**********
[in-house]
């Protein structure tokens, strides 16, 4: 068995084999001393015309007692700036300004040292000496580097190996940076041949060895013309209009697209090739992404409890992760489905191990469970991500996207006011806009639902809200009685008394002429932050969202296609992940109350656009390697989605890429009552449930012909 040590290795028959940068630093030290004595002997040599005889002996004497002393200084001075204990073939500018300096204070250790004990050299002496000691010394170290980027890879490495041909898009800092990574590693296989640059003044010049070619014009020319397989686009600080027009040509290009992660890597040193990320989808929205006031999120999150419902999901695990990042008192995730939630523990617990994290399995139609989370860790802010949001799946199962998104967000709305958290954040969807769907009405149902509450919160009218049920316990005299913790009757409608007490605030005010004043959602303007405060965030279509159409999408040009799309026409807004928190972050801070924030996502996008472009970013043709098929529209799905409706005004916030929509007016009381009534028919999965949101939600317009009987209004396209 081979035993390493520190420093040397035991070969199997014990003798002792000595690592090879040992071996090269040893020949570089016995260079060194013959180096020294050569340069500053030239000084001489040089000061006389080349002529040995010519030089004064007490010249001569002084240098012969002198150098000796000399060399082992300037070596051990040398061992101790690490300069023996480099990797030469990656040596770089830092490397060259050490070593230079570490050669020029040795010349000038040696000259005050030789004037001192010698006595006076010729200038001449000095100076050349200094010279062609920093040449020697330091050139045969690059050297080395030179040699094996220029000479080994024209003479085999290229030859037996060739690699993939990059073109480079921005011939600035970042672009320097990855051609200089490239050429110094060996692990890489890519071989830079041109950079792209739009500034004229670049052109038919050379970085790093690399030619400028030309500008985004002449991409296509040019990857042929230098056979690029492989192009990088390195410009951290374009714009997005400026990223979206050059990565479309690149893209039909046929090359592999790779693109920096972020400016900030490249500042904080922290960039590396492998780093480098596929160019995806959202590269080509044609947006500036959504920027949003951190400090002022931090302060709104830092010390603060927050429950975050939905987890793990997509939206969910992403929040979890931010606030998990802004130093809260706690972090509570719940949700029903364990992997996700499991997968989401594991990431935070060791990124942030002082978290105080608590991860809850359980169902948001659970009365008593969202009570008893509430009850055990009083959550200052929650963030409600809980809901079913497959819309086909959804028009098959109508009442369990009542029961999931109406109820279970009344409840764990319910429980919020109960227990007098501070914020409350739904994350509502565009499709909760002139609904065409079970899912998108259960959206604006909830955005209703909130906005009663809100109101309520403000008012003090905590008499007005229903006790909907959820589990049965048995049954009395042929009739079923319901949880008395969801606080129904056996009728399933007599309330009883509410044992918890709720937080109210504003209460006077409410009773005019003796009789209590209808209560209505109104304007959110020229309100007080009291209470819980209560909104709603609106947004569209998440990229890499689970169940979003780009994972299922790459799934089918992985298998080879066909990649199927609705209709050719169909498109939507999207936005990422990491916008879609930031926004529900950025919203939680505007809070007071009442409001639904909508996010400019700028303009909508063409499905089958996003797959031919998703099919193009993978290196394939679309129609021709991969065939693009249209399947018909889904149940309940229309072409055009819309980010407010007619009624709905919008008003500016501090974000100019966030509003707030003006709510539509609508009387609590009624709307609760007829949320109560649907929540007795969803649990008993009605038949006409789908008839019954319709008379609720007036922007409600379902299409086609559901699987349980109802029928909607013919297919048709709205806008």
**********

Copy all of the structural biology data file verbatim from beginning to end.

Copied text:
[in-house]
């Protein structure tokens, strides 16, 4: 068995084999001393015309007692700036300004040292000496580097190996940076041949060895013309209009697209090739992404409890992760489905191990469970991500996207006011806009639902809200009685008394002429932050969202296609992940109350656009390697989605890429009552449930012909 040590290795028959940068630093030290004595002997040599005889002996004497002393200084001075204990073939500018300096204070250790004990050299002496000691010394170290980027890879490495041909898009800092990574590693296989640059003044010049070619014009020319397989686009600080027009040509290009992660890597040193990320989808929205006031999120999150419902999901695990990042008192995730939630523990617990994290399995139609989370860790802010949001799946199962998104967000709305958290954040969807769907009405149902509450919160009218049920316990005299913790009757409608007490605030005010004043959602303007405060965030279509159409999408040009799309026409807004928190972050801070924030996502996008472009970013043709098929529209799905409706005004916030929509007016009381009534028919999965949101939600317009009987209004396209 081979035993390493520190420093040397035991070969199997014990003798002792000595690592090879040992071996090269040893020949570089016995260079060194013959180096020294050569340069500053030239000084001489040089000061006389080349002529040995010519030089004064007490010249001569002084240098012969002198150098000796000399060399082992300037070596051990040398061992101790690490300069023996480099990797030469990656040596770089830092490397060259050490070593230079570490050669020029040795010349000038040696000259005050030789004037001192010698006595006076010729200038001449000095100076050349200094010279062609920093040449020697330091050139045969690059050297080395030179040699094996220029000479080994024209003479085999290229030859037996060739690699993939990059073109480079921005011939600035970042672009320097990855051609200089490239050429110094060996692990890489890519071989830079041109950079792209739009500034004229670049052109038919050379970085790093690399030619400028030309500008985004002449991409296509040019990857042929230098056979690029492989192009990088390195410009951290374009714009997005400026990223979206050059990565479309690149893209039909046929090359592999790779693109920096972020400016900030490249500042904080922290960039590396492998780093480098596929160019995806959202590269080509044609947006500036959504920027949003951190400090002022931090302060709104830092010390603060927050429950975050939905987890793990997509939206969910992403929040979890931010606030998990802004130093809260706690972090509570719940949700029903364990992997996700499991997968989401594991990431935070060791990124942030002082978290105080608590991860809850359980169902948001659970009365008593969202009570008893509430009850055990009083959550200052929650963030409600809980809901079913497959819309086909959804028009098959109508009442369990009542029961999931109406109820279970009344409840764990319910429980919020109960227990007098501070914020409350739904994350509502565009499709909760002139609904065409079970899912998108259960959206604006909830955005209703909130906005009663809100109101309520403000008012003090905590008499007005229903006790909907959820589990049965048995049954009395042929009739079923319901949880008395969801606080129904056996009728399933007599309330009883509410044992918890709720937080109210504003209460006077409410009773005019003796009789209590209808209560209505109104304007959110020229309100007080009291209470819980209560909104709603609106947004569209998440990229890499689970169940979003780009994972299922790459799934089918992985298998080879066909990649199927609705209709050719169909498109939507999207936005990422990491916008879609930031926004529900950025919203939680505007809070007071009442409001639904909508996010400019700028303009909508063409499905089958996003797959031919998703099919193009993978290196394939679309129609021709991969065939693009249209399947018909889904149940309940229309072409055009819309980010407010007619009624709905919008008003500016501090974000100019966030509003707030003006709510539509609508009387609590009624709307609760007829949320109560649907929540007795969803649990008993009605038949006409789908008839019954319709008379609720007036922007409600379902299409086609559901699987349980109802029928909607013919297919048709709205806008």